John Kehoe AFR 29 Mar 2012
Slow lending growth and a likely rise in debt defaults will hurt profits at commercial banks, according to the Reserve Bank of Australia, which cautioned the industry against chasing unsustainable returns.
Following the decision by ANZ Banking Group and Westpac Banking Corp to cut thousands of staff and offshore technology and administrative jobs, the RBA’s Financial Stability Review said cost cutting must not lower banks’ credit standards or their ability to manage risk.
The RBA noted the major banks’ cost-to-income ratios had already declined significantly over the past decade and were low by international standards.
Banks are reducing costs to offset weak demand for home and business loans, which has hurt their profits.
“To the extent that these job cuts are in lending and sales, they align with the weaker activity in these areas,” the RBA said.
“If they were to be in risk management or operational areas, however, the performance of these areas could be compromised.”
The central bank issued a veiled warning to ANZ, which is growing in Asia to offset Australia’s weak credit market, stating that expanding too quickly overseas could increase risk.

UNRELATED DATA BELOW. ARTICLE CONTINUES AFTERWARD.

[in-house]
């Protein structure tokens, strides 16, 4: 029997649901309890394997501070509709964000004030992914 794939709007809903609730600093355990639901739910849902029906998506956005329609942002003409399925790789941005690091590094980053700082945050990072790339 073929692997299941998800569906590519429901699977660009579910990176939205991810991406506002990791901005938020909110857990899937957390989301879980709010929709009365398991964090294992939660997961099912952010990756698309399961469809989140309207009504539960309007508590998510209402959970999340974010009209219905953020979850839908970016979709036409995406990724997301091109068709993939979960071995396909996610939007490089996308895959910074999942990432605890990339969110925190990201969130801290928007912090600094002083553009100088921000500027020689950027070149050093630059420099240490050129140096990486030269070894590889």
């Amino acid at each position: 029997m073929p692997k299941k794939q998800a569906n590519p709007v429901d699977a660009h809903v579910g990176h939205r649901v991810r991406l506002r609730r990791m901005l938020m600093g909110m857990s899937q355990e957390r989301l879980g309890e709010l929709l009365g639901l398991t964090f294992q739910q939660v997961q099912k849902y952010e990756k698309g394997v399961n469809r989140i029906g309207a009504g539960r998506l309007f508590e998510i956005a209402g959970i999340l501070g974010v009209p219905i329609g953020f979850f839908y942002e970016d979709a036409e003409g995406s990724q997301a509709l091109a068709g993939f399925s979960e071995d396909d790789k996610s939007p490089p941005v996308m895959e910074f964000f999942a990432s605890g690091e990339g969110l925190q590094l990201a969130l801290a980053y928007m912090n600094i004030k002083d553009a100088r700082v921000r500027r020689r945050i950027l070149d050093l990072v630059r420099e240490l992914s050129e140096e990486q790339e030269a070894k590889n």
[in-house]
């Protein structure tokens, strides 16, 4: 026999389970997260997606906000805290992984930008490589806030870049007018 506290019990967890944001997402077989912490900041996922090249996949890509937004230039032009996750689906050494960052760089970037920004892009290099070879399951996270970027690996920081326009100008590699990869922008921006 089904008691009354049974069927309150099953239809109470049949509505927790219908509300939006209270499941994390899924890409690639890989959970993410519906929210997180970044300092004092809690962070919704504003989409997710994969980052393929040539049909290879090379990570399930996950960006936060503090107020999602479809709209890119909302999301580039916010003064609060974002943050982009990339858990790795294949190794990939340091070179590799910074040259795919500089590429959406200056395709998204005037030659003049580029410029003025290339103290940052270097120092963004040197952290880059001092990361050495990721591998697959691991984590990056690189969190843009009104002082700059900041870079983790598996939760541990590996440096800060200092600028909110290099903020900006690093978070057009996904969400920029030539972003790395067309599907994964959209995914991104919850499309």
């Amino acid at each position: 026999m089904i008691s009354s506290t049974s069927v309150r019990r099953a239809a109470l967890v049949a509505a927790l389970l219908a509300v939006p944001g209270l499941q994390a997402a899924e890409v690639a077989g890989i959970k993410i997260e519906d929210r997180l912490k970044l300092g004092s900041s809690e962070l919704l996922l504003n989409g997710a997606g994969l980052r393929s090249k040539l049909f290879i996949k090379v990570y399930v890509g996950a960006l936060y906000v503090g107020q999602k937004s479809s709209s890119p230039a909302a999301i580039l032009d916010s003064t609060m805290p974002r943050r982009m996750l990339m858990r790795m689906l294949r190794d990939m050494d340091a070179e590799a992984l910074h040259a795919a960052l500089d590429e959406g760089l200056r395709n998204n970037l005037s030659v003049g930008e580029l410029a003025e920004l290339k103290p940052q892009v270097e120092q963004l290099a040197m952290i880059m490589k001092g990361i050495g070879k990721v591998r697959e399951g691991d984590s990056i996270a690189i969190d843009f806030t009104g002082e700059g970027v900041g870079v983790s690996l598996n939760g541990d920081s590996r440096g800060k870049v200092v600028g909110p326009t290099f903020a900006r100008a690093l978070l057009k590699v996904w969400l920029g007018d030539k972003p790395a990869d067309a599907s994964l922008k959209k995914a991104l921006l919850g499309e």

The four major banks reported a combined profit after tax of $12.1 billion in their latest half-yearly results. While this was about 8 per cent higher than the same period a year earlier, it was slightly below the preceding six months.
Credit is growing at 5 per cent compared with more than 10 per cent for much of the past decade.
The RBA noted that reductions in bad debt charges, which fell 20 per cent to $2.5 billion in the banks’ half-year results and have helped boost profits in recent years, had largely run their course.
Total non-performing assets were 0.90 of a percentage point above the average of the past decade, leaving banks exposed if the economy turned sour, the RBA said.
It noted that economic conditions varied significantly across Australia’s business sector,
In particular it said that the retail, manufacturing, construction and tourism sectors were being challenged by subdued retail spending and the level of the dollar.
“These divergent experiences help explain why banks’ non-performing business loans and business failure rates are somewhat higher than average,” it said.
The RBA noted that the banks had made “significant inroads” in obtaining the money they need for their day-to-day operations by raising more than $45 billion this year, much of which was used to replace government guaranteed bonds which were expiring.
The Australian Financial Review